||[22 Aug 2006|02:02am]
Embaba ni Kajambu Ja'ra Embumu ni wuwune Wembu
Or the Coming of Wembu and the Creation
Long ago, there were no words; only the Buru, river, and the K-ijambi, jungle, existed upon the land, and they consumed it, and all men despaired. Jamuwa, the Scarlet Eye, loomed above; and though his heat bore down upon the land, he could not defeat the river, for it was too vast and too deep; nor could he burn the jungle, for it was fed by the great river and would not die.
It was not until Embumu ni wuwune Wembu, the Speaker of Great Dangers, came forth from the K-ijambi to the banks of Buru, that words began. Taking a branch from the nearest tree, Wembu lifted it to the sun, crying "Jamba! I take the heat and the heart of the jungle and the river unto me!"
And then the branch was set aflame, and the power of Jamuwa was unleashed upon the land. Where the heat touched it, the trees of K-ijambi toppled, and the froth of Buru fled; and so, in the space between the river and the jungle, a great plain was made, and the burnt fork of the brigand of Wembu was planted at its center.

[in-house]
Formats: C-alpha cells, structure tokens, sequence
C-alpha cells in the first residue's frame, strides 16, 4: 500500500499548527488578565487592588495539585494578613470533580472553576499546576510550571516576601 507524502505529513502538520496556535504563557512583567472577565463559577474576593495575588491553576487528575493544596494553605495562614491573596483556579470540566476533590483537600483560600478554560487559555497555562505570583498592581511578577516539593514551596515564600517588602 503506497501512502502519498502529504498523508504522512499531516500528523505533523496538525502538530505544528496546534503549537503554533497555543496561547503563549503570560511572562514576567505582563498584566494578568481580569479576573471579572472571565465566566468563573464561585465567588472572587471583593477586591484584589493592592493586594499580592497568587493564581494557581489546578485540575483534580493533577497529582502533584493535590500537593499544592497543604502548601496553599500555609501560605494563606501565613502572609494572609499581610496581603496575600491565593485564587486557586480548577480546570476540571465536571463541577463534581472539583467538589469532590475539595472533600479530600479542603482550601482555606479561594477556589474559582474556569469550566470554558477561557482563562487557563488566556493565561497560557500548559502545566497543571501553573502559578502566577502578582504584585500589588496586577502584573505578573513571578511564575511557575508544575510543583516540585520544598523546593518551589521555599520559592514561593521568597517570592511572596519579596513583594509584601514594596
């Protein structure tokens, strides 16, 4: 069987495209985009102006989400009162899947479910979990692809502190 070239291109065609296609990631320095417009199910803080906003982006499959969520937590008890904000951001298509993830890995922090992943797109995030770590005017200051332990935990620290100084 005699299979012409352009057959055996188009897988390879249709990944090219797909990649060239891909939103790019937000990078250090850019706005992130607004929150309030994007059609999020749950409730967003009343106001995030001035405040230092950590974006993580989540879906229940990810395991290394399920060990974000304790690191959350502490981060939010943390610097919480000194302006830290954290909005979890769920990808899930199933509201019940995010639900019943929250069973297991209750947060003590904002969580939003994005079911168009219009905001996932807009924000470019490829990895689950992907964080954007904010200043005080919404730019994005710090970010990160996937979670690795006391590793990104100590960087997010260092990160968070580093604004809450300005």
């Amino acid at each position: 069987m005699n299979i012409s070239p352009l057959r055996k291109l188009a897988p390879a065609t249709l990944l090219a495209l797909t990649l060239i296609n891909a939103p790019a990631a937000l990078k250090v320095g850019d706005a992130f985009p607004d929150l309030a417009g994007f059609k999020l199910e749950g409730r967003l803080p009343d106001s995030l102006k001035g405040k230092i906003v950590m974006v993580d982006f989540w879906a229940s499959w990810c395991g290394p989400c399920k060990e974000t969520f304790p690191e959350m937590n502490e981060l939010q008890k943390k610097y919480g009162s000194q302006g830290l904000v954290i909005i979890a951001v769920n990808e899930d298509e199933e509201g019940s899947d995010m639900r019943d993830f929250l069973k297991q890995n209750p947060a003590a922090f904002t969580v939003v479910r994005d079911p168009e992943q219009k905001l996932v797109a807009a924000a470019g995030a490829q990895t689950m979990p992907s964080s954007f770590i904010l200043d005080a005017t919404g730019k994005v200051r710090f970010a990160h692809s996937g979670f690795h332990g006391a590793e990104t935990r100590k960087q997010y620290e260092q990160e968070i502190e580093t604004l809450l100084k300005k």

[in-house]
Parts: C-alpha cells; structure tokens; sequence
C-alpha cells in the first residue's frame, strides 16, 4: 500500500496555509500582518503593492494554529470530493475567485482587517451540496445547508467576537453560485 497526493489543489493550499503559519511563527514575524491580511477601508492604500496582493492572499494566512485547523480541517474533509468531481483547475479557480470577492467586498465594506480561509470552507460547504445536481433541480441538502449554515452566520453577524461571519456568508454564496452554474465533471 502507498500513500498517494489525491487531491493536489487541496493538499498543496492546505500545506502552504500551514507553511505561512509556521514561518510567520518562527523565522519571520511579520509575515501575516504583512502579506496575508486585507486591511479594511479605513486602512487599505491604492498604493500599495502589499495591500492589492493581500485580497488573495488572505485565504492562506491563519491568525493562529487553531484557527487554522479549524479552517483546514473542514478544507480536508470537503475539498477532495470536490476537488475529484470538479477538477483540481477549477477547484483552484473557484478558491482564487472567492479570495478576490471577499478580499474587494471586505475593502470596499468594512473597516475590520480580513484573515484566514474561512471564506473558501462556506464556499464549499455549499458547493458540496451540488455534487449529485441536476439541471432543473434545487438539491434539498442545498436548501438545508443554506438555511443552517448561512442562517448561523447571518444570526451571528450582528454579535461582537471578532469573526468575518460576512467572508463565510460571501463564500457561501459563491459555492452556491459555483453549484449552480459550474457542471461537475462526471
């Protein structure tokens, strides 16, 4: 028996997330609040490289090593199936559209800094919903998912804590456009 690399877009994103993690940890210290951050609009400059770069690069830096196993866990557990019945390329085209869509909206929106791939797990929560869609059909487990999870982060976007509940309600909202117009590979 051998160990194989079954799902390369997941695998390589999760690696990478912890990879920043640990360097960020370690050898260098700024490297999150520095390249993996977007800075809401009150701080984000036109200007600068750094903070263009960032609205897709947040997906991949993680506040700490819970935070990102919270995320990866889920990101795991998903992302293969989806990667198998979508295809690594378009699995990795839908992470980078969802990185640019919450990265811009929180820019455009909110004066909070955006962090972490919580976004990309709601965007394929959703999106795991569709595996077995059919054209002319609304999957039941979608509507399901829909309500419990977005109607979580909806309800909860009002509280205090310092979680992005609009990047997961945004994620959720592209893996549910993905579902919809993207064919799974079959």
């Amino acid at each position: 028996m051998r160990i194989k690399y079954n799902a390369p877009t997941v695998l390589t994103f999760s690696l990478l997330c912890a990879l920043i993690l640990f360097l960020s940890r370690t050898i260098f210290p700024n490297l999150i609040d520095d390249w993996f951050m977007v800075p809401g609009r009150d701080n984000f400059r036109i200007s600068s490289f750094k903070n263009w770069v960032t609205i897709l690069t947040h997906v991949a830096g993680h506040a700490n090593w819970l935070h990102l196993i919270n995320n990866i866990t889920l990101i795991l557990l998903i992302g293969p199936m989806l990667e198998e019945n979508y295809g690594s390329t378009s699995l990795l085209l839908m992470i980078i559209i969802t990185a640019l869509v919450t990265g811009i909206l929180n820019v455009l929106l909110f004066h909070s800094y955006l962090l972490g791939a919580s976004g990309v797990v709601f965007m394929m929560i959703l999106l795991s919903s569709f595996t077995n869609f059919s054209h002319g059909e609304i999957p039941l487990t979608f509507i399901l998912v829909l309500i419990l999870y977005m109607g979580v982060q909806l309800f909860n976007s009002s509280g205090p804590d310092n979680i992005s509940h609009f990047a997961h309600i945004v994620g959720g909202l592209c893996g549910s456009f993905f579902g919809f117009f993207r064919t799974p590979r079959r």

From this fork were the great horns of Nu nib Narabi, the father of all gazelles, formed; and his body was of the plains, neither to dwell among the kapoks, nor to swim in the currents of the river. And yet he made great fun of them, for he was indeed swifter than Buru, and more alive than the K-ijambi; and in his pride he taunted them, and he fathered countless children and they were a tribe greater than any before them. Upon the grasses they fed, until much of the land was dry and barren that the Speaker had created.
Then Wembu was angry, and from the dust he made the second tribe, the Nu nara Buti, the lions; and he crowned them with heads of golden hair, and he sent them into the plain, and the tribe of Narabi was frightened.
When at last the tribes were in balance, Wembu sat upon the plain in repose, and pulled his knees to him, and there he remained like a great and silent mountain: K-irimanja'ru. From his hair and head, the birds came forth and with his great locks built their homes in the jungle; and from his secret heart, all the creatures of the world burst forth in flames and spread themselves upon it, and all was good.
And today, the people of the tribe of Wembu still cry the word "jamba" to the sun every morning when they awake, and they stir the fire of their hearts; and sometimes K-irimanja'ru answers them, when from the flames new life is born, and the river and jungle are kept at bay.
Listen to a recording of the story.